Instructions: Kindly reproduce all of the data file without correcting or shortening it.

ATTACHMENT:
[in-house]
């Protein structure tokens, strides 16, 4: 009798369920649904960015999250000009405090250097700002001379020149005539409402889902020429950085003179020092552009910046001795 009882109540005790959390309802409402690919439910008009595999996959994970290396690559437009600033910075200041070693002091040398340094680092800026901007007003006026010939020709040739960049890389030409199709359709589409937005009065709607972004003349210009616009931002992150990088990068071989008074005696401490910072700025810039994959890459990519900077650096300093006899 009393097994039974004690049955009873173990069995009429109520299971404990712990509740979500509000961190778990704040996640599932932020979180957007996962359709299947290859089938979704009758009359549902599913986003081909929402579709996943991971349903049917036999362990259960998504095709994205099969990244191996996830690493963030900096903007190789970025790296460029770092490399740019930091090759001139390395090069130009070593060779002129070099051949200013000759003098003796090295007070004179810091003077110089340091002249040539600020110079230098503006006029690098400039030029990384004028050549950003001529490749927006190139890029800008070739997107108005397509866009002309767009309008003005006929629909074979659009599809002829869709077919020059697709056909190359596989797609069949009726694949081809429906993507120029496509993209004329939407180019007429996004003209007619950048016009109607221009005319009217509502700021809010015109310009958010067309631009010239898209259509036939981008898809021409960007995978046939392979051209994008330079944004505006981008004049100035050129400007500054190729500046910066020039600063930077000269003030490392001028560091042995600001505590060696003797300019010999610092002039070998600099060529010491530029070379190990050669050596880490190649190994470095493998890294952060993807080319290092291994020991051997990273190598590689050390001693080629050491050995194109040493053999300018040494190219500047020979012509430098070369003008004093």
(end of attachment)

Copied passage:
[in-house]
């Protein structure tokens, strides 16, 4: 009798369920649904960015999250000009405090250097700002001379020149005539409402889902020429950085003179020092552009910046001795 009882109540005790959390309802409402690919439910008009595999996959994970290396690559437009600033910075200041070693002091040398340094680092800026901007007003006026010939020709040739960049890389030409199709359709589409937005009065709607972004003349210009616009931002992150990088990068071989008074005696401490910072700025810039994959890459990519900077650096300093006899 009393097994039974004690049955009873173990069995009429109520299971404990712990509740979500509000961190778990704040996640599932932020979180957007996962359709299947290859089938979704009758009359549902599913986003081909929402579709996943991971349903049917036999362990259960998504095709994205099969990244191996996830690493963030900096903007190789970025790296460029770092490399740019930091090759001139390395090069130009070593060779002129070099051949200013000759003098003796090295007070004179810091003077110089340091002249040539600020110079230098503006006029690098400039030029990384004028050549950003001529490749927006190139890029800008070739997107108005397509866009002309767009309008003005006929629909074979659009599809002829869709077919020059697709056909190359596989797609069949009726694949081809429906993507120029496509993209004329939407180019007429996004003209007619950048016009109607221009005319009217509502700021809010015109310009958010067309631009010239898209259509036939981008898809021409960007995978046939392979051209994008330079944004505006981008004049100035050129400007500054190729500046910066020039600063930077000269003030490392001028560091042995600001505590060696003797300019010999610092002039070998600099060529010491530029070379190990050669050596880490190649190994470095493998890294952060993807080319290092291994020991051997990273190598590689050390001693080629050491050995194109040493053999300018040494190219500047020979012509430098070369003008004093």